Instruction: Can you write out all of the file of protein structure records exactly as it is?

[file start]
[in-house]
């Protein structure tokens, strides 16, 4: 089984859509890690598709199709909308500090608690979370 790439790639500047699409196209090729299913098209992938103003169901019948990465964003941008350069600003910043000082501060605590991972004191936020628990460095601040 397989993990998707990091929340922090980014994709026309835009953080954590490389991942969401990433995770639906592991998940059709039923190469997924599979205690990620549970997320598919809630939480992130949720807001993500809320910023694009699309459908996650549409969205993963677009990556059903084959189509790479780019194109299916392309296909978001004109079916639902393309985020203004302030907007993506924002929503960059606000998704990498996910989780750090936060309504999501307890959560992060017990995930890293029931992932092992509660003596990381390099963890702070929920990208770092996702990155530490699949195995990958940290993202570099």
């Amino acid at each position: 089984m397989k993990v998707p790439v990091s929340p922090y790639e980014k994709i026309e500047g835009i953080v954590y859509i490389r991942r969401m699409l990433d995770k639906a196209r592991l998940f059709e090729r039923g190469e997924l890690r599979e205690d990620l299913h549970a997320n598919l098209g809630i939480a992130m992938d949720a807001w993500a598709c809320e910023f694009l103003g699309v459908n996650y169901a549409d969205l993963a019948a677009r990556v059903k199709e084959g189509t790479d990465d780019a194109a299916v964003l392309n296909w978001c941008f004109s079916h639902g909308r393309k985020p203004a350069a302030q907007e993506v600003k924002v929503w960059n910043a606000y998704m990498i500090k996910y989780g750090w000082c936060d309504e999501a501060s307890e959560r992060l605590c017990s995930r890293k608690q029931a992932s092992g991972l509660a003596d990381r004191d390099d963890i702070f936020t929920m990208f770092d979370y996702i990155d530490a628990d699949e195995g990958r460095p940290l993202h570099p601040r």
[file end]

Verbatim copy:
[in-house]
């Protein structure tokens, strides 16, 4: 089984859509890690598709199709909308500090608690979370 790439790639500047699409196209090729299913098209992938103003169901019948990465964003941008350069600003910043000082501060605590991972004191936020628990460095601040 397989993990998707990091929340922090980014994709026309835009953080954590490389991942969401990433995770639906592991998940059709039923190469997924599979205690990620549970997320598919809630939480992130949720807001993500809320910023694009699309459908996650549409969205993963677009990556059903084959189509790479780019194109299916392309296909978001004109079916639902393309985020203004302030907007993506924002929503960059606000998704990498996910989780750090936060309504999501307890959560992060017990995930890293029931992932092992509660003596990381390099963890702070929920990208770092996702990155530490699949195995990958940290993202570099």
């Amino acid at each position: 089984m397989k993990v998707p790439v990091s929340p922090y790639e980014k994709i026309e500047g835009i953080v954590y859509i490389r991942r969401m699409l990433d995770k639906a196209r592991l998940f059709e090729r039923g190469e997924l890690r599979e205690d990620l299913h549970a997320n598919l098209g809630i939480a992130m992938d949720a807001w993500a598709c809320e910023f694009l103003g699309v459908n996650y169901a549409d969205l993963a019948a677009r990556v059903k199709e084959g189509t790479d990465d780019a194109a299916v964003l392309n296909w978001c941008f004109s079916h639902g909308r393309k985020p203004a350069a302030q907007e993506v600003k924002v929503w960059n910043a606000y998704m990498i500090k996910y989780g750090w000082c936060d309504e999501a501060s307890e959560r992060l605590c017990s995930r890293k608690q029931a992932s092992g991972l509660a003596d990381r004191d390099d963890i702070f936020t929920m990208f770092d979370y996702i990155d530490a628990d699949e195995g990958r460095p940290l993202h570099p601040r």